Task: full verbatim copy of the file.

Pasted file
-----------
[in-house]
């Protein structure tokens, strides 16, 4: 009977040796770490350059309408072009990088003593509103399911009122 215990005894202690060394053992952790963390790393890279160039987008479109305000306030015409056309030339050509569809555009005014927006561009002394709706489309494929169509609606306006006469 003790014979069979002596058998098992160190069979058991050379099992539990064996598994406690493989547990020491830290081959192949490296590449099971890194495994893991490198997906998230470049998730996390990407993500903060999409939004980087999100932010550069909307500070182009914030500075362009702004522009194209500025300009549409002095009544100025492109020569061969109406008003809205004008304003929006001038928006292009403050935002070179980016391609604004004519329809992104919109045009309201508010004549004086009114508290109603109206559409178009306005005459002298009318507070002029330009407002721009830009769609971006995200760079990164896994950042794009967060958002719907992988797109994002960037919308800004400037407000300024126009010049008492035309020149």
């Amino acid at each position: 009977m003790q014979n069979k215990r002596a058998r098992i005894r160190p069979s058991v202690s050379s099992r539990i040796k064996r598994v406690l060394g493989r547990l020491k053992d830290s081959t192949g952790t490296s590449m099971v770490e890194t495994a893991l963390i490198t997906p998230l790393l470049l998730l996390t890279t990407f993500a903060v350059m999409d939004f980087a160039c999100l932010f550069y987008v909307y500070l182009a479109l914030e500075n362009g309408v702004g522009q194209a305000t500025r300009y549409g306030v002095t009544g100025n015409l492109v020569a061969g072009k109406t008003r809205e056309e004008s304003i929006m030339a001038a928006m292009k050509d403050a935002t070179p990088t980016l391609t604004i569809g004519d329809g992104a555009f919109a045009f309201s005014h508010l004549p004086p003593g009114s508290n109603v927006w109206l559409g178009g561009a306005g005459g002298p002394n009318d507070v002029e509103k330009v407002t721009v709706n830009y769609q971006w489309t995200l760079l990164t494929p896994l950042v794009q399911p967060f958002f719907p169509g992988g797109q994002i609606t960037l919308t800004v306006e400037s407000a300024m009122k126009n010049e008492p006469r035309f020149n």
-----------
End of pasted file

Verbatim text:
[in-house]
């Protein structure tokens, strides 16, 4: 009977040796770490350059309408072009990088003593509103399911009122 215990005894202690060394053992952790963390790393890279160039987008479109305000306030015409056309030339050509569809555009005014927006561009002394709706489309494929169509609606306006006469 003790014979069979002596058998098992160190069979058991050379099992539990064996598994406690493989547990020491830290081959192949490296590449099971890194495994893991490198997906998230470049998730996390990407993500903060999409939004980087999100932010550069909307500070182009914030500075362009702004522009194209500025300009549409002095009544100025492109020569061969109406008003809205004008304003929006001038928006292009403050935002070179980016391609604004004519329809992104919109045009309201508010004549004086009114508290109603109206559409178009306005005459002298009318507070002029330009407002721009830009769609971006995200760079990164896994950042794009967060958002719907992988797109994002960037919308800004400037407000300024126009010049008492035309020149």
């Amino acid at each position: 009977m003790q014979n069979k215990r002596a058998r098992i005894r160190p069979s058991v202690s050379s099992r539990i040796k064996r598994v406690l060394g493989r547990l020491k053992d830290s081959t192949g952790t490296s590449m099971v770490e890194t495994a893991l963390i490198t997906p998230l790393l470049l998730l996390t890279t990407f993500a903060v350059m999409d939004f980087a160039c999100l932010f550069y987008v909307y500070l182009a479109l914030e500075n362009g309408v702004g522009q194209a305000t500025r300009y549409g306030v002095t009544g100025n015409l492109v020569a061969g072009k109406t008003r809205e056309e004008s304003i929006m030339a001038a928006m292009k050509d403050a935002t070179p990088t980016l391609t604004i569809g004519d329809g992104a555009f919109a045009f309201s005014h508010l004549p004086p003593g009114s508290n109603v927006w109206l559409g178009g561009a306005g005459g002298p002394n009318d507070v002029e509103k330009v407002t721009v709706n830009y769609q971006w489309t995200l760079l990164t494929p896994l950042v794009q399911p967060f958002f719907p169509g992988g797109q994002i609606t960037l919308t800004v306006e400037s407000a300024m009122k126009n010049e008492p006469r035309f020149n």